Konanykhin, one of the first Russian millionaires after the fall of the commies, left in 1992 and was granted asylum here in 1999. He's built a very successful Web advertising business in New York City. He had been chosen "New York Businessman of the Year." "As such, you will be honored and presented with your award," NRCC chairman Thomas M. Reynolds (R-N.Y.) said, at a "special ceremony" April 1. " President Bush and Governor Arnold Schwarzenegger are our special invited guests.
CNN:
Alex Konanykhin controlled Russia's largest commercial bank in the 1990s
Wall Street Journal:
Mr. Konanykhin was a whiz-kid physics student who became a pioneering Russian capitalist in early 1990s, building a banking and investment empire valued at an estimated $300 million all by his mid-20s. He was a member of President Boris Yeltsin's inner circle.
The Sun:
Alex Konanykhin fled Russia in 1992 and won asylum in the US after the collapse of the Soviet Union. The entrepreneur had set up 100 different companies in Russia and had an estimated net worth of $300million by the time he was 25. He is regarded as one of the first Russian millionaires after the fall of the Iron Curtain. One of the newly open country's leading lights, he even met with US President George HW Bush in 1991 on a joint visit with Russian leader Boris Yeltsin. However, he was then kidnapped in 1992 while visiting Budapest and all of his business assets were seized in Russia. … Being hunted by the Russian state, Konanykhin won asylum in the US in 1997 and set up a new life - but the shadow of the Kremlin continued to loom over him.He went on to rebuild a business empire and set up multimillion dollar firms such as TransparentBusiness in the US.
The Deal:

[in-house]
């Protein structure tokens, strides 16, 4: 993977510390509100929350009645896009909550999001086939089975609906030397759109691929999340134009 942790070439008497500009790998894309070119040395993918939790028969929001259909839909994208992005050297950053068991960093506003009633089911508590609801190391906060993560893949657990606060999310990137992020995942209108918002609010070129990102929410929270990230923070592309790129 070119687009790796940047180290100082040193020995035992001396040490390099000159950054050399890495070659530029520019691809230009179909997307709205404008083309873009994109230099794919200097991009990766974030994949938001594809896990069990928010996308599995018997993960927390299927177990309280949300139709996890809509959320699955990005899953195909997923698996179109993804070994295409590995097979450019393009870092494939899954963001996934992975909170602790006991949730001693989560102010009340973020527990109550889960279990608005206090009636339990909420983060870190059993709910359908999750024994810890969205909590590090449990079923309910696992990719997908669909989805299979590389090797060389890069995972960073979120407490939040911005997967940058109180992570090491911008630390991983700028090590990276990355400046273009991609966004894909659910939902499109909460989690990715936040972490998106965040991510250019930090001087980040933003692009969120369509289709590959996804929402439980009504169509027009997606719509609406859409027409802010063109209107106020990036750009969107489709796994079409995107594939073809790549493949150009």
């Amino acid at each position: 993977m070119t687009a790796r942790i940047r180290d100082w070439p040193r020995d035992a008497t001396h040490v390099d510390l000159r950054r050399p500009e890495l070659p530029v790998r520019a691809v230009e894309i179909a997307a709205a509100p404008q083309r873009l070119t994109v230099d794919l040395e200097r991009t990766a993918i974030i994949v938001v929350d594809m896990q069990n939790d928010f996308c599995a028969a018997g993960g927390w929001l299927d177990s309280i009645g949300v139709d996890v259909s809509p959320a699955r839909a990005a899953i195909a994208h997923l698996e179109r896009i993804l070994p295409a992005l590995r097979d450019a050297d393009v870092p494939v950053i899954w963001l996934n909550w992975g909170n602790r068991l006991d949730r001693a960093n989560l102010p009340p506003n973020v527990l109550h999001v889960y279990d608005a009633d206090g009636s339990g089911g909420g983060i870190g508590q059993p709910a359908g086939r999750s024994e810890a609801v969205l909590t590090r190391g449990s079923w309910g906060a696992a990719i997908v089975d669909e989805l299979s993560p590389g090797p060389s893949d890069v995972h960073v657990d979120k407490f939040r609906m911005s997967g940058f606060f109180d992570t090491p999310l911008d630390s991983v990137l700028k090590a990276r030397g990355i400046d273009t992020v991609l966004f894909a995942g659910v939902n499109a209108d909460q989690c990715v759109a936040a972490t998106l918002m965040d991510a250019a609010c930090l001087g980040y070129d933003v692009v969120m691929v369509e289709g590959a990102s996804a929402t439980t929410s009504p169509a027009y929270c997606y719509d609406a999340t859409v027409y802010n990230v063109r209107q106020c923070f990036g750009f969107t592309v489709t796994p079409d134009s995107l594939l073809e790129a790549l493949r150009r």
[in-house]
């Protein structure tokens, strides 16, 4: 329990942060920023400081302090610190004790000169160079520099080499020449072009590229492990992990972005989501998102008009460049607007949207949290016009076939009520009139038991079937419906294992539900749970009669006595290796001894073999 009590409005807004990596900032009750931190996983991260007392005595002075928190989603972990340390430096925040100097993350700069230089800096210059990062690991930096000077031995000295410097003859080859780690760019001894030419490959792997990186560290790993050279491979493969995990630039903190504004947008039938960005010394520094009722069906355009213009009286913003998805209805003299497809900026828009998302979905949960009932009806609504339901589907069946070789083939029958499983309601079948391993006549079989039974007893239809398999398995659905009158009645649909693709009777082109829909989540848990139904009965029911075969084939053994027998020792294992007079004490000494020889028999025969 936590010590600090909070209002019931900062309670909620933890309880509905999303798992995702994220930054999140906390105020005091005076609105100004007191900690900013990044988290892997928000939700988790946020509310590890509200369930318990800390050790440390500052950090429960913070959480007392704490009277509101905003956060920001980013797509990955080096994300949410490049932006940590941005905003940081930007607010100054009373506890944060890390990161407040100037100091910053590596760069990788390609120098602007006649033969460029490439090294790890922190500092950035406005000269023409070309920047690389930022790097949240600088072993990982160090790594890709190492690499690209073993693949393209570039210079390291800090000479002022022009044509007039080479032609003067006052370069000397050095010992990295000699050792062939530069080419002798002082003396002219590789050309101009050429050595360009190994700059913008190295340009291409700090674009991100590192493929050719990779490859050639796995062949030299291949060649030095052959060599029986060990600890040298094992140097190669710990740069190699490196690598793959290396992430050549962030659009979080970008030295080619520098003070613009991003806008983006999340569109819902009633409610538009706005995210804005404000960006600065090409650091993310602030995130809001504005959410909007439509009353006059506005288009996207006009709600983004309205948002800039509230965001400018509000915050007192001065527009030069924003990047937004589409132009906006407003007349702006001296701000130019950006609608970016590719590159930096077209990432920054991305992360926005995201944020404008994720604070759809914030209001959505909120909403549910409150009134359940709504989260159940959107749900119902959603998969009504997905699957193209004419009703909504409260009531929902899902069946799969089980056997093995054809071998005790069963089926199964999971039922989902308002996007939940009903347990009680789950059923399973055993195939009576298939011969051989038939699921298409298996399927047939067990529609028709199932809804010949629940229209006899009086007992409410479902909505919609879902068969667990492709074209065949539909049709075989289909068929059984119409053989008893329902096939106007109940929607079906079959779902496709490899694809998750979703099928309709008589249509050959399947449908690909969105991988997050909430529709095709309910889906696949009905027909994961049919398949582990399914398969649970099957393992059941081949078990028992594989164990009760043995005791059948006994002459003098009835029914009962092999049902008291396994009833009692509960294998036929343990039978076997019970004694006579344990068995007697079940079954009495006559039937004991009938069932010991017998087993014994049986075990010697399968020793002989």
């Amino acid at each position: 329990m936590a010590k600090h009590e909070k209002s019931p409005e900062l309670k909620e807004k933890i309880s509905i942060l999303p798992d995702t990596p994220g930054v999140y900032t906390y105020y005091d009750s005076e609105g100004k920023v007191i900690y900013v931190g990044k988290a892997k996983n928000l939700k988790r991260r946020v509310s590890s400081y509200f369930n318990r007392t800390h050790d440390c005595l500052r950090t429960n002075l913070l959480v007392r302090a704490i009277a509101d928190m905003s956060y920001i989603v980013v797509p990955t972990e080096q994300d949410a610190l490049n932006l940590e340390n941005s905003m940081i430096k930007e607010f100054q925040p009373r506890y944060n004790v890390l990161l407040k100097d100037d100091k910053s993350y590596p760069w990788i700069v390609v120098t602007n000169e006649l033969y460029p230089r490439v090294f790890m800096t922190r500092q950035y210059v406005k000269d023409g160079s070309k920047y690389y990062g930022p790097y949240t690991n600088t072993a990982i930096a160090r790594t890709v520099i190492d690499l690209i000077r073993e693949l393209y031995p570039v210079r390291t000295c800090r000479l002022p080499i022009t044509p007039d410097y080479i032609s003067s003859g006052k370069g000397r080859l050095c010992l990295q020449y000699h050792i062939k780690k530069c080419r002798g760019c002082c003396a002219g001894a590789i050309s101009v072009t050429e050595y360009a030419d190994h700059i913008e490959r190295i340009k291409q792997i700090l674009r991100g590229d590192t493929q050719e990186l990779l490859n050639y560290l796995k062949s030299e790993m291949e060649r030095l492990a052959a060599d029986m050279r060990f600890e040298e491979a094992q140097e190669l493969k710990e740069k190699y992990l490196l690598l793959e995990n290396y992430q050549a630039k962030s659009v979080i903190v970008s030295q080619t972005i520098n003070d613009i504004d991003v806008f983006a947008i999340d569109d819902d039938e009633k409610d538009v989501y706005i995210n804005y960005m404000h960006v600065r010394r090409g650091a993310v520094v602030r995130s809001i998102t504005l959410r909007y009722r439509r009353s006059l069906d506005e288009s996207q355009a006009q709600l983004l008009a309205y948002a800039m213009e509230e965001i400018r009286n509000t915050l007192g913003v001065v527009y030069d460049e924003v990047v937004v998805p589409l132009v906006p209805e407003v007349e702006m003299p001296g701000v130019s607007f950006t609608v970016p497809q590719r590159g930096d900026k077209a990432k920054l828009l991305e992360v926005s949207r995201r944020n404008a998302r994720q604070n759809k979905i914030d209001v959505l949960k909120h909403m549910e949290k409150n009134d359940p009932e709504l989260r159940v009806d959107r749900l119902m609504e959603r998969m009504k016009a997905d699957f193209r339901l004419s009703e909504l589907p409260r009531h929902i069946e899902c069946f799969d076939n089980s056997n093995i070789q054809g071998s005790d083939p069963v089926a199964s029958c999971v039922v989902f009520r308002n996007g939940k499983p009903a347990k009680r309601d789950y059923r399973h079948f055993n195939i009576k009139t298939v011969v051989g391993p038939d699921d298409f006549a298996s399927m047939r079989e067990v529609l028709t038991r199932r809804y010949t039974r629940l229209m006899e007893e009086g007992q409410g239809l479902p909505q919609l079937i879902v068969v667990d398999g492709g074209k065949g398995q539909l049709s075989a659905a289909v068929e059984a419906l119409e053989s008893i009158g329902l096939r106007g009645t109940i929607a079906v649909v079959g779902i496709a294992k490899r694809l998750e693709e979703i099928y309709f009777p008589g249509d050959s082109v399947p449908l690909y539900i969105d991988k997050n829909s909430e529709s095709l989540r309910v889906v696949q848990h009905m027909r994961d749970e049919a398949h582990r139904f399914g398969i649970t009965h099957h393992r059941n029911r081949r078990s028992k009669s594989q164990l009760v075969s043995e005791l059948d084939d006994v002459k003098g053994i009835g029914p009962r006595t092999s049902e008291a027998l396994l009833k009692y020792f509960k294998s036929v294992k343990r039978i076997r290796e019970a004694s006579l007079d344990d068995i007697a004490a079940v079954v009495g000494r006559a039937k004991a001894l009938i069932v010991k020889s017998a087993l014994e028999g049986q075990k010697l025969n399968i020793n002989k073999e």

... a New York-based software startup called TransparentBusiness Inc. has drawn backing from Fortune 500 executives through a relatively new type of securities offering called 506(c) as part of an effort to raise $10 million this year ... Alex Konanykhin, CEO of TransparentBusiness, said he decided to reach out directly to accredited investors by purchasing ads in financial publications. One particularly bold ad includes the figure, 90,000%, with a question mark next to it. Konanykhin said the ad speaks to the large market opportunity for his company's software, which helps governments eliminate fraud by verifying billable hours charged by outside contractors. ... One of the investors, Ken Arredondo, told The Deal he invested in TransparentBusiness and agreed to serve on its board of directors because of the company's strong management team and the huge market opportunity to increase transparency of outsourced contracts worldwide. He believes in the company's product and said it's unique. "It's a Saas-based, easy-to-use tool," he said. "There are a lot of technology players out there that are a lot bigger, but none of them have what they have. There will be competition, but they have the product now. They have first-mover advantage."
The Baltimore Sun:
Business whiz kid.
WJLA TV / ABC:
Russian Bill Gates.
The Times:
By the time he was 25 he was one of the most important figures in post-Communist Russia. But in 1992, while on a business trip to Hungary, Alex Konanykhine was kidnapped.
The New York Times:
The Federal Bureau of Investigation notified Konanykhin that Russian organized crime figures had paid to have him killed.
Los Angeles Daily Journal:
Representing himself through much of the process, Konanykhin managed to convince an immigration judge of an alleged INS and KGB conspiracy and cover-up. Following the court's admonishment, the INS agreed to drop all charges and also pay $100,000..The judge also ordered an investigation of the Justice Department. In separate actions, Konanykhine subsequently won multimillion dollar libel judgments against two Russian newspapers. A $100 million lawsuit against the Justice Department is pending, alleging perjury, fraud, torture and witness tampering by U.S government officers on behalf of the Russian Mafia.
Profit Magazine:
Imagine you are a teenage physics genius who quickly amasses a $300 million empire of real estate and banking ventures, has dozens of cars, six hundred employees, several mansions and two hundred bodyguards—but you are nonetheless kidnapped by those you trusted, threatened with torture and death, and have your entire empire stolen from you one dark night in Budapest. You escape with your life by racing through Eastern-block countries and flying to New York on stashed-away passports—only to have the KGB and Russian Mafia hell-bent on your hide and the U.S. government jailing you and conspiring to serve you up into their clutches. All this before your 29th birthday. Sound like a Tom Clancy thriller? No. . . just a slice in the life of Alexander Konanykhine.